The Music Library Association (MLA) Reference and Public Service Committee's Bibliographic Instruction Subcommittee has created a set of information literacy instructional objectives for undergraduate music majors based upon "Information Literacy Competency Standards for Higher Education" (ACRL Standards) developed by the American Library Association's (ALA) Association of College and Research Libraries (ACRL). (1) The subcommittee began by first attempting to adapt the five ACRL competency standards for music, but later decided that instructional objectives would be more specific, concrete, measurable, and thus potentially more useful for music information literacy efforts. The instructional objectives presented below (MLA Objectives) include the full text of ACRL's document with music-specific objectives inserted as needed, and have been approved by both the MLA Board of Directors and ACRL. This introduction explains the need for a music-specific information literacy tool; describes the subcommittee's goals, models, and process; and concludes with a few suggestions for implementation.
Music librarians, generalist librarians, and music faculty have been teaching college students how to use music libraries and the information in them for decades. This instruction takes place in one-on-one or group settings (both small and large) in the library, in the classroom, and, more recently, in the online environment. It takes the form of face-to-face instruction, annotated bibliographies, pathfinders, library scavenger hunts, research papers, online tutorials, chat, and instant messaging.
The collections involved range from small music collections that are integrated into main campus libraries to large, independent music libraries that hold hundreds of thousands of volumes. Some students are performers who want to play their instruments at the highest possible level. Others are budding educators or musicologists with strong interests in particular areas of knowledge. Some instruction is delivered in "one-shot" sessions that may be less than an hour long, with little opportunity for follow-up. Other circumstances allow for semester-long courses at both undergraduate and graduate levels. Expectations vary widely from just knowing that there is a music collection to writing documented research papers on obscure topics.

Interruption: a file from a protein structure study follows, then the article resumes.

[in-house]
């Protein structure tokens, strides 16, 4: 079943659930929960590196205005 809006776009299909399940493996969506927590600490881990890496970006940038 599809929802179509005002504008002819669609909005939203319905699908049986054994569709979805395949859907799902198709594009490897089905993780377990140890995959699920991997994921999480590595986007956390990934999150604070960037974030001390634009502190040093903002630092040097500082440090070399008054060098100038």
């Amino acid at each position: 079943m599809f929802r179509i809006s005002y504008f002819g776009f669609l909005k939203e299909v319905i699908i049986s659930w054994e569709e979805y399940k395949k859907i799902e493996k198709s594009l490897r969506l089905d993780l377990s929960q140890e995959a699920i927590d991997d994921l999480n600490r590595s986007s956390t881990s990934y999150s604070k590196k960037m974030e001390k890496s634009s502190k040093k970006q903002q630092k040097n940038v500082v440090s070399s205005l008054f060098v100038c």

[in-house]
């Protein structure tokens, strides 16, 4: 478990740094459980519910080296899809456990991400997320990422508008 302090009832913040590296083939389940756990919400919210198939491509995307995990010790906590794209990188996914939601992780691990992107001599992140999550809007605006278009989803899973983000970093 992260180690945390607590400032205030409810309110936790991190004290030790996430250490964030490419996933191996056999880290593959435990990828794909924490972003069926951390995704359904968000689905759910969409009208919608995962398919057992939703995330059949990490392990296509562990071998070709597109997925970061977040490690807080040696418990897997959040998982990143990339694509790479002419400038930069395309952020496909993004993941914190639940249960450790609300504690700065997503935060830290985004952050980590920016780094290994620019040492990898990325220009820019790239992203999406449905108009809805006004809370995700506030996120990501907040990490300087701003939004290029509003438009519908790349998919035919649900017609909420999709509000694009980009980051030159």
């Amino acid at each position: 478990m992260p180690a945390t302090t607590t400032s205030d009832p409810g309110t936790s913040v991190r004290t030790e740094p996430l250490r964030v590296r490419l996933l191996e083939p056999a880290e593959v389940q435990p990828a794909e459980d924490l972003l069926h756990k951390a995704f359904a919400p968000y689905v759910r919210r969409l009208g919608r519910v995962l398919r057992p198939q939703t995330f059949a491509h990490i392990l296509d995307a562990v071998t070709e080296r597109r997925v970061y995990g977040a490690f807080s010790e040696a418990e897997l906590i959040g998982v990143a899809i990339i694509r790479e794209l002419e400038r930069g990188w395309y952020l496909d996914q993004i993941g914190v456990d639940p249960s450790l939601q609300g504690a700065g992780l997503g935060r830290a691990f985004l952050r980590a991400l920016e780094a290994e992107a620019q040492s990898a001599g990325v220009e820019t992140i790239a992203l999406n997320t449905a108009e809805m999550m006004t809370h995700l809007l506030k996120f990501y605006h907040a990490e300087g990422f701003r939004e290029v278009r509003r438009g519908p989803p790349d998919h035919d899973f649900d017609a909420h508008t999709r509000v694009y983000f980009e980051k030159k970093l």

Despite this diversity of objectives, approaches, and resources, music librarians have always sought common ground. We want to know what others are teaching, how they are teaching, and what we might learn from their methods. We want assurance that we are teaching the right things and that our students will be prepared as they go on to the next stage of their lives, professional or educational.
Evidence of this search for common ground can be found in the prevalence of programs on user instruction at MLA conferences, and in a stream of publications examining what and how we teach (and how the students learn). (2) The present set of instructional objectives concentrates on what we teach, rather than how, and points to a common set of skills for undergraduate music students.
Perhaps the first attempt to develop commonly accepted standards for library instruction in music was "Bibliographic Competencies for Music Students at an Undergraduate Level," published in Notes in 1984 by members of the Bibliographic Instruction Subcommittee of the Midwest Chapter of MLA....